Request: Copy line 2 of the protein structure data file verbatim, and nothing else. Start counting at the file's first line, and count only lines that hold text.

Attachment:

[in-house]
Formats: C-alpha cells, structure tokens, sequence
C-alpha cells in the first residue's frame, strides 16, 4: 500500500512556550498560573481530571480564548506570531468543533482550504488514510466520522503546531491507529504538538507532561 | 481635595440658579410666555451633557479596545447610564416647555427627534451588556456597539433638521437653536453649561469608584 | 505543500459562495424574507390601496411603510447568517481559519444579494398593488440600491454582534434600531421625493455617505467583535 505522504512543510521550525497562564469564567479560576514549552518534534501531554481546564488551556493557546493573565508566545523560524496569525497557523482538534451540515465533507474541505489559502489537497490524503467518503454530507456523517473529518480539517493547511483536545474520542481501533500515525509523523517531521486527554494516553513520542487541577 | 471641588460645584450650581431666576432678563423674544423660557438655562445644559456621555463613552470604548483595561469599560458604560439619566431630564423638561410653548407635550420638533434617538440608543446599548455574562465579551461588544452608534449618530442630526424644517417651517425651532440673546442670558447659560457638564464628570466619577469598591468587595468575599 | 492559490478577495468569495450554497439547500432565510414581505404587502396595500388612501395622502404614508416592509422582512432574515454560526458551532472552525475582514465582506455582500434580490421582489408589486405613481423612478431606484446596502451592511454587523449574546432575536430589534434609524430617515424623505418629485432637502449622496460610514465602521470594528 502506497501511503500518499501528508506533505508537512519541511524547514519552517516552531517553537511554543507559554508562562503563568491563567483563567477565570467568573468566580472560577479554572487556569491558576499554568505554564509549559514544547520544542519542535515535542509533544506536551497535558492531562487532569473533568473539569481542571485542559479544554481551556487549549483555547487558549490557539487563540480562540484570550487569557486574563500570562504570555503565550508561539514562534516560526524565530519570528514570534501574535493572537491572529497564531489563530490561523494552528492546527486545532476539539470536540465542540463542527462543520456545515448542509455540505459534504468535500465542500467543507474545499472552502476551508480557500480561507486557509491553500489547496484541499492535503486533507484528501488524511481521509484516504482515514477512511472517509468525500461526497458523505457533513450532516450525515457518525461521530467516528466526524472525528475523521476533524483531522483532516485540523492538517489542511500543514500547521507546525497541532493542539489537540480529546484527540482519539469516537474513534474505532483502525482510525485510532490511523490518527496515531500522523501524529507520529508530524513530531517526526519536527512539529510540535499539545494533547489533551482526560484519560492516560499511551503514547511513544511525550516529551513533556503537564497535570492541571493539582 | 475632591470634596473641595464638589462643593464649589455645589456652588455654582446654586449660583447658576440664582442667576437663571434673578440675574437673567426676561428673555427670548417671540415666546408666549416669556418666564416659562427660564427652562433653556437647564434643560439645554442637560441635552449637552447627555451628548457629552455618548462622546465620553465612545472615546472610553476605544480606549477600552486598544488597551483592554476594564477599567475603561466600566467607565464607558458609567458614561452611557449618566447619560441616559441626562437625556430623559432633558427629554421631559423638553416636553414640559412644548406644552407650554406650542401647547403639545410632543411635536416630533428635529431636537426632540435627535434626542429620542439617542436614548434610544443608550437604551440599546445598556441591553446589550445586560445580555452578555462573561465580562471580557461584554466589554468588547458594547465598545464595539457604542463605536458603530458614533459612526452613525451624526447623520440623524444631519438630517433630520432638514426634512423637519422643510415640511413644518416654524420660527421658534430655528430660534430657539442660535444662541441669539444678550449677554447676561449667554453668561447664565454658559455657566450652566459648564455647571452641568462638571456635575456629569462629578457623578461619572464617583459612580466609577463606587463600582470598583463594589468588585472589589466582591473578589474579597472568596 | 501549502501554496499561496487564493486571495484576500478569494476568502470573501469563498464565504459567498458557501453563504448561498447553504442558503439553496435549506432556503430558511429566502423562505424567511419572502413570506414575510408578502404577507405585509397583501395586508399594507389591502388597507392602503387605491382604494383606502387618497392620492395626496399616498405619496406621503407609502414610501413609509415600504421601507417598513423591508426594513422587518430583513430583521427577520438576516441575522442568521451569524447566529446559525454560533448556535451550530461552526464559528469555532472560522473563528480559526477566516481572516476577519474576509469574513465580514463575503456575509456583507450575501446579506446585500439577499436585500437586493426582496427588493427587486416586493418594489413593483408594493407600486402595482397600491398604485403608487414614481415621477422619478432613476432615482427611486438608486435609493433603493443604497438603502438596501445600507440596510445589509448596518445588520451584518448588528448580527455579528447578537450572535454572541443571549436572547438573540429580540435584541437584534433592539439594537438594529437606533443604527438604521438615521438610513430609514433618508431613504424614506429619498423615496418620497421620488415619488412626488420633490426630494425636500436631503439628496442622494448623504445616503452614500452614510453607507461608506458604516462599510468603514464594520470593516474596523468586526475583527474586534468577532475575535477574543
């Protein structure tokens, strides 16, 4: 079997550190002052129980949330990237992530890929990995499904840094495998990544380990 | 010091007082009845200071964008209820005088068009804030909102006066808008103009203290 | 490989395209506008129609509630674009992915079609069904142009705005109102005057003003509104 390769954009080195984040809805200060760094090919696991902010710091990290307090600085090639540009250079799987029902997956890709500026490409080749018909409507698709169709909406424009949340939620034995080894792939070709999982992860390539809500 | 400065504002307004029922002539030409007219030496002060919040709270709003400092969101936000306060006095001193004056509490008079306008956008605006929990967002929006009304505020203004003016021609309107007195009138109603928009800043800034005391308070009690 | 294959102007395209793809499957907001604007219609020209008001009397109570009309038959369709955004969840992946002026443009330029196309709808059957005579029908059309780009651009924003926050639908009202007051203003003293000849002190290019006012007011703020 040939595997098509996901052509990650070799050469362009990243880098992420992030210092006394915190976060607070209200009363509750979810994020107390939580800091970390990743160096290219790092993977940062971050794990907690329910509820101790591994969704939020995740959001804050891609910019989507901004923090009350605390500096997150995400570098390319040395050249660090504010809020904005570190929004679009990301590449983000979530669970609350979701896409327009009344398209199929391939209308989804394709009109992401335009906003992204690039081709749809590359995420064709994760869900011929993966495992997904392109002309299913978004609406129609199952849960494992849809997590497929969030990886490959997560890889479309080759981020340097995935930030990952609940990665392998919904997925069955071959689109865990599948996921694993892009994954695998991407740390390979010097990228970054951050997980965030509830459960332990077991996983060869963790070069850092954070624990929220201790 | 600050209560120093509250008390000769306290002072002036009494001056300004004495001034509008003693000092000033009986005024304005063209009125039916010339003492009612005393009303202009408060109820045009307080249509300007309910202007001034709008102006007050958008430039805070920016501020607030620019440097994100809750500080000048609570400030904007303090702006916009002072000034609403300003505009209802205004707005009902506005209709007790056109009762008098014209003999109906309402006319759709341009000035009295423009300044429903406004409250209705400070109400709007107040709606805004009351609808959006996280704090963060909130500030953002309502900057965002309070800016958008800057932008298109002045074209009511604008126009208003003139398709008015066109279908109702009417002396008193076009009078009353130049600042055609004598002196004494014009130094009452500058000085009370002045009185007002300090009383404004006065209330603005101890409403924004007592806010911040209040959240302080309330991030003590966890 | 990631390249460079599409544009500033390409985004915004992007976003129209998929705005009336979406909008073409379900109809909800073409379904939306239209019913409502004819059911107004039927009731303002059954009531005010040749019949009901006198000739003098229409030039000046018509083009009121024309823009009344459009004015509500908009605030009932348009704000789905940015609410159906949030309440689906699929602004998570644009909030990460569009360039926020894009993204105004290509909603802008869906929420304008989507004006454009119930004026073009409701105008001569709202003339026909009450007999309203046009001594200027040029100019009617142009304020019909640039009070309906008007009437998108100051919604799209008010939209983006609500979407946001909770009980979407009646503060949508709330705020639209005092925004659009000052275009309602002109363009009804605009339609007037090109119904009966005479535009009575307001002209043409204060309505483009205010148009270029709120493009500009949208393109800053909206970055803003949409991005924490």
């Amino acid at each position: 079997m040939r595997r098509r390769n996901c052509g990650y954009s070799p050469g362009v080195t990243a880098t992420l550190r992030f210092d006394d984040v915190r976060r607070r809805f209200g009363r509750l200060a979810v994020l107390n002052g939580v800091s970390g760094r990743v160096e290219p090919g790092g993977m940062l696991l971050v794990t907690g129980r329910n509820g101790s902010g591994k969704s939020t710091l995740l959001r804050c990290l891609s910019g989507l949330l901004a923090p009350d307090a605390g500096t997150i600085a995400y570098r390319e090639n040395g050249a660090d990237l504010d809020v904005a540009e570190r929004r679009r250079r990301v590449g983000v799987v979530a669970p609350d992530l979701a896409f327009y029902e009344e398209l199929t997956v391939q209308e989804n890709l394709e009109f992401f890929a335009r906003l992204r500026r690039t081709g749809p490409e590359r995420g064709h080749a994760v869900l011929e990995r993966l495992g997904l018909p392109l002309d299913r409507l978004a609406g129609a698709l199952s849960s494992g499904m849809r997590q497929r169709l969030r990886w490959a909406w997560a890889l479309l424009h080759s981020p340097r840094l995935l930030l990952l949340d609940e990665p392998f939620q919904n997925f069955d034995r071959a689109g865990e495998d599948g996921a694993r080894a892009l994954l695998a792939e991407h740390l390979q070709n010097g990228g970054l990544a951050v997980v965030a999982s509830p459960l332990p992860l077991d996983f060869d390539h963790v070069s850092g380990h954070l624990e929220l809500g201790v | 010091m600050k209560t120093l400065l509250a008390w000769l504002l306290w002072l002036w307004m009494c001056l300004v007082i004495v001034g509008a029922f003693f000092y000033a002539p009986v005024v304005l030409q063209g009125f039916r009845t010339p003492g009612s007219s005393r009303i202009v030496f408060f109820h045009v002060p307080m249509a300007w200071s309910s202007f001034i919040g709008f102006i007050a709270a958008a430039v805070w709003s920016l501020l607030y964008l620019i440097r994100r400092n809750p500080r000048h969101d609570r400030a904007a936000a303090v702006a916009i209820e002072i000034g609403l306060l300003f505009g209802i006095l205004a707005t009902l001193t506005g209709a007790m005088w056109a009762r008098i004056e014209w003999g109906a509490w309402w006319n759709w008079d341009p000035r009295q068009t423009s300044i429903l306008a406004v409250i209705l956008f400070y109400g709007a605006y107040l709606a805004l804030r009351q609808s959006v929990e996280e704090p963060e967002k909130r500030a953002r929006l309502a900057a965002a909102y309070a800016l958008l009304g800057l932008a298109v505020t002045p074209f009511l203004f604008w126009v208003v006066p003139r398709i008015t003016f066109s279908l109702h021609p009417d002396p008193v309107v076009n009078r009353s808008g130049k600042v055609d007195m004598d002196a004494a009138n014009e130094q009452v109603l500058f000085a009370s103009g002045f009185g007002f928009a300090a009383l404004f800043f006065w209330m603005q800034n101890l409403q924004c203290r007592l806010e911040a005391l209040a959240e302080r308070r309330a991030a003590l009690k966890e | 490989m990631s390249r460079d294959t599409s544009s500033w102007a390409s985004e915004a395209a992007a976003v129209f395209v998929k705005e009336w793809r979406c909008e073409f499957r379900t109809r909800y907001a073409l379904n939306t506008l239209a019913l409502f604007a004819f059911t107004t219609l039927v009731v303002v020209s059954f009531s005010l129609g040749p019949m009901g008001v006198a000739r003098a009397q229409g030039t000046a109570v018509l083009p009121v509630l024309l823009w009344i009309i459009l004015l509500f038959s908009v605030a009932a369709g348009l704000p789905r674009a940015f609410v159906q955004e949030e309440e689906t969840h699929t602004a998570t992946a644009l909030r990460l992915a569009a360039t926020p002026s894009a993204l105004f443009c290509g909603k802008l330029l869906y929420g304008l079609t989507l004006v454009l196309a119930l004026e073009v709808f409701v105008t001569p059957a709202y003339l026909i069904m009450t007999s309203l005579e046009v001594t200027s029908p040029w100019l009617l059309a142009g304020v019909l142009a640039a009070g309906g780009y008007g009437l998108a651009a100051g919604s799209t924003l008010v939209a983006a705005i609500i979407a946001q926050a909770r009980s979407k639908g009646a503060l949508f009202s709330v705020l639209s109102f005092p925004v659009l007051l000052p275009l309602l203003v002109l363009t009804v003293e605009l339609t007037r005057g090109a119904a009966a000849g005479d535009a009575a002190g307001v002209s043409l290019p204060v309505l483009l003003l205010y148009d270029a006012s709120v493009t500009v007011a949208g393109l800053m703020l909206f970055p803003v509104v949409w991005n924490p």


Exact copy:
Formats: C-alpha cells, structure tokens, sequence